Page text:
TORY NEW BOY: Incoming Braintree MP James Cleverly
The Conservatives welcomed their newest BAME MP James Cleverly after he won the Braintree seat for the party with a majority of 17,610.
On Twitter, a delighted Cleverly - a member of the London Assembly - said: “I’ve just been elected as the MP for Braintree I could not be more proud. Thank you to everyone who helped and who voted.”
In Windsor, one of the wealthiest constituencies in the country, Adam Afriyie retained his seat with a majority of just over 25,000.
Other returning Conservative MPs include Kwasi Kwarteng who won the Spelthorne seat beating UKIP’s Redvers Cunningham with a majority of 14,152; Sam Gyimah, who held onto Surrey East for the Conservatives with a majority of 22,658; and Helen Grant who retained her Maidstone and the Weald seat with a majority of 10,709, beating Jasper Gerrard of the Liberal Democrats.
However, it was a disappointing night for the Liberal Democrats.
Indicative of a miserable night for the party, Michael Bukola finished a distant fourth in Lewisham Deptford behind Labour’s Vicky Foxcroft who won the seat.
There was also disappointment for Pauline Pearce. The Hackney resident who was dubbed by the national media as the ‘Hackney Heroine’ after fearlessly confronting vandals during the London riots in 2011, failed in her bid to become the Liberal Democrat MP for Hitchin and Harpenden. She came fourth with 4,484 votes in a contest won by Peter Lilley of the Conservatives.
While observers have highlighted the increase in the numbers of BAME MPs, other analysts have sounded a note of caution about whether this signals a positive trend.
Dr Omar Khan of the Runneymede Trust is compiling a study of voting patterns in constituencies where the BAME community is greater than 30 per cent.
He told The Voice: “The Conservatives have been hailed for the rise in their numbers of BAME MPs. But they all won in safe Conservative seats that are 97 per cent white in terms of population so the extent to which they will want to speak up for BAME interests remains to be seen.”
Khan added that his research did not suggest that diverse communities now had greater faith in the political parties.
VOTE OF CONFIDENCE: Conservative MP Adam Afriyie
“We know from the last election that Labour had 68 per cent support among BAME voters, the Tories had 16 per cent and the Lib Dems had 14 per cent support. From the analysis I have done so far, although there are still some more constituencies to research we can see that Labour has increased its support among BAME voters only slightly to between 70 and 75 per cent. For the Tories support has barely improved. It is now approximately 20 per cent but the Liberal Democrats have really been hammered. They now have just five per cent of the BAME vote.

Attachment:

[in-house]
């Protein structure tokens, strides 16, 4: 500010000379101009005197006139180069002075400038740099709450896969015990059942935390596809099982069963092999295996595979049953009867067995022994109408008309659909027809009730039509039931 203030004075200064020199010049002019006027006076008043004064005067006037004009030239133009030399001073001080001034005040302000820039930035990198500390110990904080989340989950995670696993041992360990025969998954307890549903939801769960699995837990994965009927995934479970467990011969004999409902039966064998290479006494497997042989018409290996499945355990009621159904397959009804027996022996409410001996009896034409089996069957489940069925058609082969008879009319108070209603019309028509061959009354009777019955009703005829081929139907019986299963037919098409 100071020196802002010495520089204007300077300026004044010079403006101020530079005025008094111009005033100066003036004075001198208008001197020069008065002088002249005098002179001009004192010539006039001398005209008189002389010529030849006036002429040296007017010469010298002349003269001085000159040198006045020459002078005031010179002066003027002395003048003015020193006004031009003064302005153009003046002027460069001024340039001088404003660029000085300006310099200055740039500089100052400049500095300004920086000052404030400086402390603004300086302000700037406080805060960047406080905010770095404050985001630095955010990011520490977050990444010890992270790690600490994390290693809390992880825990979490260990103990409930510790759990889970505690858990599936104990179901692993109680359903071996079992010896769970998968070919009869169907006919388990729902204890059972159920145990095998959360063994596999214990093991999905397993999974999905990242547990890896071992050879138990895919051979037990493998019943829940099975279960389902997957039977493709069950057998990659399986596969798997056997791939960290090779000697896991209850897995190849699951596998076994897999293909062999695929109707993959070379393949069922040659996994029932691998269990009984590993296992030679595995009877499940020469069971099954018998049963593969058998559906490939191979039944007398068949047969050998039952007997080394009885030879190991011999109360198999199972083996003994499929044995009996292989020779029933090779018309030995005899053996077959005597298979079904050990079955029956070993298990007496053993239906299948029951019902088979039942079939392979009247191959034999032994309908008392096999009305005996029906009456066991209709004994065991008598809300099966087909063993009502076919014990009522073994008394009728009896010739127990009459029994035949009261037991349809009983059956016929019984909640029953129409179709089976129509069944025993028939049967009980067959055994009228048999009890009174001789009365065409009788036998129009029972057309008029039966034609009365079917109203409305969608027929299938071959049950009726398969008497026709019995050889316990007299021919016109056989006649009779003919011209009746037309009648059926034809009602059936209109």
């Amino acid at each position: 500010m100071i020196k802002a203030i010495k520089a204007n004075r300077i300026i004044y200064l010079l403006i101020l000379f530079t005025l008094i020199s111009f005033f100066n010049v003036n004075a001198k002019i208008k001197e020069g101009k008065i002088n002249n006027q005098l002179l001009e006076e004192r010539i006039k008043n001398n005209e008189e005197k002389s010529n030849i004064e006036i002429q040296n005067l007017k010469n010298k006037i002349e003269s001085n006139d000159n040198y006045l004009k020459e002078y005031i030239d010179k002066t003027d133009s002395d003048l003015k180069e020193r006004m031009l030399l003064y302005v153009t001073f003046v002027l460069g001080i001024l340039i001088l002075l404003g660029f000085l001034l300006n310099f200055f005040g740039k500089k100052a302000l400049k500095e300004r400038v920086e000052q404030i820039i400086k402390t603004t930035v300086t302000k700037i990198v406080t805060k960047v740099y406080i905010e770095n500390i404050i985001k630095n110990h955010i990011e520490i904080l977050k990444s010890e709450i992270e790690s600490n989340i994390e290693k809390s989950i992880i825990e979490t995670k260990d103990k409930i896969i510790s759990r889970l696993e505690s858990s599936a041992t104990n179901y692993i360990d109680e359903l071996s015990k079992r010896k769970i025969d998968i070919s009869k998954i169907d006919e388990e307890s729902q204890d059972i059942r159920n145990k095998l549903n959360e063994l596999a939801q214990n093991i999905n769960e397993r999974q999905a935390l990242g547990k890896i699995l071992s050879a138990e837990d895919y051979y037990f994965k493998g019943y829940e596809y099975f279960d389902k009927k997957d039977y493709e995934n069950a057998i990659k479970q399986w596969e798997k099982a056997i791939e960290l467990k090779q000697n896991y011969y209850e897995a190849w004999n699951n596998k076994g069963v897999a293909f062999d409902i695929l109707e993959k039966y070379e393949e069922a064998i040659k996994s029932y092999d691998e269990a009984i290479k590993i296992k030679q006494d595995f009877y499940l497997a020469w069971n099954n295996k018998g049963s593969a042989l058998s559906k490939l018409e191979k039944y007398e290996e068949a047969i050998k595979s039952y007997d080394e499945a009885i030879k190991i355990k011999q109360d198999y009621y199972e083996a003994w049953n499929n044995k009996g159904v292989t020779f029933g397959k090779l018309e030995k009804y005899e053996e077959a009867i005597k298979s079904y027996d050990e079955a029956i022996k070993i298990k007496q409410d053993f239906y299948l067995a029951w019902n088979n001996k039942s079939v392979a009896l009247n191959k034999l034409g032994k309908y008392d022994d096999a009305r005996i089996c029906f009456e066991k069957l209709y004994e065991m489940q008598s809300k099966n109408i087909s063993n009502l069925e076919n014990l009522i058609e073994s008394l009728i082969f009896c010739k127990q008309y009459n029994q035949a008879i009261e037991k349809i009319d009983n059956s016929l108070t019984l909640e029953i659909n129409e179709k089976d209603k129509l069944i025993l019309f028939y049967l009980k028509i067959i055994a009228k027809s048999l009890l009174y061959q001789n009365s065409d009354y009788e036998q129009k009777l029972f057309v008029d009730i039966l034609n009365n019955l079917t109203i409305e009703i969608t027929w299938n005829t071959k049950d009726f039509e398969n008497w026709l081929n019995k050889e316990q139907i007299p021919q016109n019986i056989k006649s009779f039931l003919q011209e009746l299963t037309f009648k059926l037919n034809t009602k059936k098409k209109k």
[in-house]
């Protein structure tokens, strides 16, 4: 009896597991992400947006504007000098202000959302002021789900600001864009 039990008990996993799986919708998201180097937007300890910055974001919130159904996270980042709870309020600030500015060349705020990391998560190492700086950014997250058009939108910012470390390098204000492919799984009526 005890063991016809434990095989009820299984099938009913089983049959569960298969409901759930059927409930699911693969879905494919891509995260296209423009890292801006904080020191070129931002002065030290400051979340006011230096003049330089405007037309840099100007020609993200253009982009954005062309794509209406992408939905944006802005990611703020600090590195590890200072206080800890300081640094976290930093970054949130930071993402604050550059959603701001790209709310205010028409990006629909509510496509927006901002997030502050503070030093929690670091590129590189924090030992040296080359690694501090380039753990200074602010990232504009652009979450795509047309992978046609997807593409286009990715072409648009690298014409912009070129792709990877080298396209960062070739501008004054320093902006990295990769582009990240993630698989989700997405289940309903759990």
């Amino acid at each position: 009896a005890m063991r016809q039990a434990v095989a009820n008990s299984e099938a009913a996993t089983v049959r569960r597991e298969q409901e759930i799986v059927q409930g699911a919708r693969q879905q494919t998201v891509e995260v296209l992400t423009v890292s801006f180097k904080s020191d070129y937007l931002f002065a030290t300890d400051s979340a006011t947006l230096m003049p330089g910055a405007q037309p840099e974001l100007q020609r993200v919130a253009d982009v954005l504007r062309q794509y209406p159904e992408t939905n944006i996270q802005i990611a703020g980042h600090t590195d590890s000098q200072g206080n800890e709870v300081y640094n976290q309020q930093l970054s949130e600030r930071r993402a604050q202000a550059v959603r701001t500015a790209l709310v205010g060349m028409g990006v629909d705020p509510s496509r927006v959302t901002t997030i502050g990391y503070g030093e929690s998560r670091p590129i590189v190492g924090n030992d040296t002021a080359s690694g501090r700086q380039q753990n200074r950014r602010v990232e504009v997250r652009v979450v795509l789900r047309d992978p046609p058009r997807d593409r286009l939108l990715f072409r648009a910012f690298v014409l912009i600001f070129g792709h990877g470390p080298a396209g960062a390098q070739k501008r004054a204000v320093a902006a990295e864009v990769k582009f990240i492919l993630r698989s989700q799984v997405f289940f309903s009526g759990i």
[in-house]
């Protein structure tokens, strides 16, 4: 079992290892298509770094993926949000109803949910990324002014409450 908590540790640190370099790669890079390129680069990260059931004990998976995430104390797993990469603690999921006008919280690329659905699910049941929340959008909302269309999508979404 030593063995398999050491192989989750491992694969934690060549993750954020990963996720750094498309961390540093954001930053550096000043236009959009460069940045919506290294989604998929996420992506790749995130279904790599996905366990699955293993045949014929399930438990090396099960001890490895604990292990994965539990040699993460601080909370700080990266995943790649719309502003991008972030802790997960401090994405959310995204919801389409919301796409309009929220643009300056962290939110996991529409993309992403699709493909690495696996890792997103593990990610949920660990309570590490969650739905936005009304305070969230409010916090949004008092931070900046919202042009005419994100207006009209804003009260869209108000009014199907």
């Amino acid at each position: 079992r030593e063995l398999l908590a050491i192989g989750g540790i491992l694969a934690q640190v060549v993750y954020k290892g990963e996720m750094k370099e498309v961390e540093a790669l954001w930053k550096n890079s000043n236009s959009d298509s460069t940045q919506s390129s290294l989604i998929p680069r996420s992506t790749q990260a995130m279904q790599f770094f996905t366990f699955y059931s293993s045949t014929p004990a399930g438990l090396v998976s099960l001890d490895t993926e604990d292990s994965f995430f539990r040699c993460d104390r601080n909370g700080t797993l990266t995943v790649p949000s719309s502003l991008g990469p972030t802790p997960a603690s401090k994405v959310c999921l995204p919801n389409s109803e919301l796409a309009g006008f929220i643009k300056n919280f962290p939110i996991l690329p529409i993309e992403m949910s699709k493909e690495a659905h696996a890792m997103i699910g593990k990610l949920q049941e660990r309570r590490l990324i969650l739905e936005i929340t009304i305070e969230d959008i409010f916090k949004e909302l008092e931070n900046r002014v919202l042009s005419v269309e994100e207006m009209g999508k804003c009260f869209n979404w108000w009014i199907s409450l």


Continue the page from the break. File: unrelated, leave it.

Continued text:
“They’ve lost all of their most diverse seats including Brent Central, Bradford East, East Hornsey, and Bermondsey and they still don’t have a BAME MP.”
According to community activist and former Liberal Democrat councillor, Lester Holloway, Khan’s research is something politicians of all colours should be concerned about.
He said: “If it’s the case that Labour has only increased its share of the BAME vote by a measly two per cent that will be something else in the wider post mortem that the party will have to reflect on. They went into this election with a BAME manifesto that was much more comprehensive than anybody else, that looked at how austerity measures were affecting black communities, but were still unable to increase their share of the black vote. They’re going to have to reflect on what they can do to sell some of those policies much better.”
He continued: “If it’s the case that the Tories have increased their share by four per cent, I think that’s largely down to the collapse of the Liberal Democrats rather than because the Conservatives were more appealing. The Lib Dems took quite a large share of the BAME vote in 2010 and that vote simply disappeared during this election.”
Reflecting further on the collapse of his former party, the Lib Dems, Holloway added: “David Cameron has been credited as a key player in the rise in the numbers of black and Asian MPs being elected. He took ownership of the issue, the Lib Dems didn’t and that’s the key difference. I’ve heard from a number of sources that David Cameron as leader of the opposition was picking up the phone to constituency chair people and saying ‘I think you should go for this black or ethnic minority candidate.’ The Lib Dems have never done anything like that. We know that there are institutional barriers to selection so we’ve got to have some mechanisms to deal with this issue and we’ve got to have some direct intervention such as all BAME shortlists and quotas in safe seats. The Lib Dems have always shied away from any confrontation with grassroots members arguing that they’re a more federal, democratic party, but that’s a bit of a cop out. It really comes down to political will and how much they actually want this.”